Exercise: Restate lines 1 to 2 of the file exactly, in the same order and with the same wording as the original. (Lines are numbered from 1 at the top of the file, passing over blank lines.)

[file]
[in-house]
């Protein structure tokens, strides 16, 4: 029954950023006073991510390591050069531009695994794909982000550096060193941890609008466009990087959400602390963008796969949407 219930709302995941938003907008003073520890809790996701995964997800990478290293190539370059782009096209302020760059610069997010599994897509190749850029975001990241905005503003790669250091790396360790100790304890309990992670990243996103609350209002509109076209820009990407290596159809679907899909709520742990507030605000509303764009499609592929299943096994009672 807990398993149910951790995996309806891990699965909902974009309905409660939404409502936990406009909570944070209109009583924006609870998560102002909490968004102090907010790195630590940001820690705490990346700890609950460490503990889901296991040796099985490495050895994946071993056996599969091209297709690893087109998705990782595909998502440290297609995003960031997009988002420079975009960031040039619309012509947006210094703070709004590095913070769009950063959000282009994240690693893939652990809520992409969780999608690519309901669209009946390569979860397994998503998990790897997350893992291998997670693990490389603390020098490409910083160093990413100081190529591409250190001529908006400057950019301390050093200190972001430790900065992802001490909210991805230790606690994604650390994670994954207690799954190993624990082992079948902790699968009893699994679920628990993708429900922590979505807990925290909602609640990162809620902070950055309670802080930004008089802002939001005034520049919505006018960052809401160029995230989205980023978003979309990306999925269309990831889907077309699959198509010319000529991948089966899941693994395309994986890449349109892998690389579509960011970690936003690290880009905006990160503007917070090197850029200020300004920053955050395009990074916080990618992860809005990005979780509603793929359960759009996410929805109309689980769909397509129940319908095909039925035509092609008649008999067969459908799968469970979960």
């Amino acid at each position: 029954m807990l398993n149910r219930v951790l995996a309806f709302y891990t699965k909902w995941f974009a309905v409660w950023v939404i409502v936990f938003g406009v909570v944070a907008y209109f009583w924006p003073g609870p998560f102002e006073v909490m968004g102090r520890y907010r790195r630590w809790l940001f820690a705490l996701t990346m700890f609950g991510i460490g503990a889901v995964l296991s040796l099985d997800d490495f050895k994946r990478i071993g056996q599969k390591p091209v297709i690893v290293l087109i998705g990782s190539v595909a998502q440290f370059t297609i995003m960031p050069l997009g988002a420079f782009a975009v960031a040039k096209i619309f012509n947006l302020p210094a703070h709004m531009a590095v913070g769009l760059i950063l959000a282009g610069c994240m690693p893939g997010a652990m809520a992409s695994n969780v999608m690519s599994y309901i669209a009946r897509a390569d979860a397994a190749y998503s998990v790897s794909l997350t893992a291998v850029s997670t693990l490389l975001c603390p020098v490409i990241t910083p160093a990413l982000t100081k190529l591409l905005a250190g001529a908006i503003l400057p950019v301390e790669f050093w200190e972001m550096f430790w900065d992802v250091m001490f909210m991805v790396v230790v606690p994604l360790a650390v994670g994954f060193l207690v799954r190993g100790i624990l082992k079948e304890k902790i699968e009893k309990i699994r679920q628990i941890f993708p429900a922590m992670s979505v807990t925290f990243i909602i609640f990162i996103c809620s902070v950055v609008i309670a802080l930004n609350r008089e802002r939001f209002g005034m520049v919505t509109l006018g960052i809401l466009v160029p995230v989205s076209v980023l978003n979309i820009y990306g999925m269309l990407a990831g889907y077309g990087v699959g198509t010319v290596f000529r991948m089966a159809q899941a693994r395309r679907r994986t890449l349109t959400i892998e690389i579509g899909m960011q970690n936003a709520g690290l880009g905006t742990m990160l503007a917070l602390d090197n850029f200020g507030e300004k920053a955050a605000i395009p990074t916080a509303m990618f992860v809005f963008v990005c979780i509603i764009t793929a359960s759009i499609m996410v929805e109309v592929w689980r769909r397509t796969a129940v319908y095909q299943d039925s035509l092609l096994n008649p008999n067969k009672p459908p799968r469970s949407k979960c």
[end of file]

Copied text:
[in-house]
């Protein structure tokens, strides 16, 4: 029954950023006073991510390591050069531009695994794909982000550096060193941890609008466009990087959400602390963008796969949407 219930709302995941938003907008003073520890809790996701995964997800990478290293190539370059782009096209302020760059610069997010599994897509190749850029975001990241905005503003790669250091790396360790100790304890309990992670990243996103609350209002509109076209820009990407290596159809679907899909709520742990507030605000509303764009499609592929299943096994009672 807990398993149910951790995996309806891990699965909902974009309905409660939404409502936990406009909570944070209109009583924006609870998560102002909490968004102090907010790195630590940001820690705490990346700890609950460490503990889901296991040796099985490495050895994946071993056996599969091209297709690893087109998705990782595909998502440290297609995003960031997009988002420079975009960031040039619309012509947006210094703070709004590095913070769009950063959000282009994240690693893939652990809520992409969780999608690519309901669209009946390569979860397994998503998990790897997350893992291998997670693990490389603390020098490409910083160093990413100081190529591409250190001529908006400057950019301390050093200190972001430790900065992802001490909210991805230790606690994604650390994670994954207690799954190993624990082992079948902790699968009893699994679920628990993708429900922590979505807990925290909602609640990162809620902070950055309670802080930004008089802002939001005034520049919505006018960052809401160029995230989205980023978003979309990306999925269309990831889907077309699959198509010319000529991948089966899941693994395309994986890449349109892998690389579509960011970690936003690290880009905006990160503007917070090197850029200020300004920053955050395009990074916080990618992860809005990005979780509603793929359960759009996410929805109309689980769909397509129940319908095909039925035509092609008649008999067969459908799968469970979960």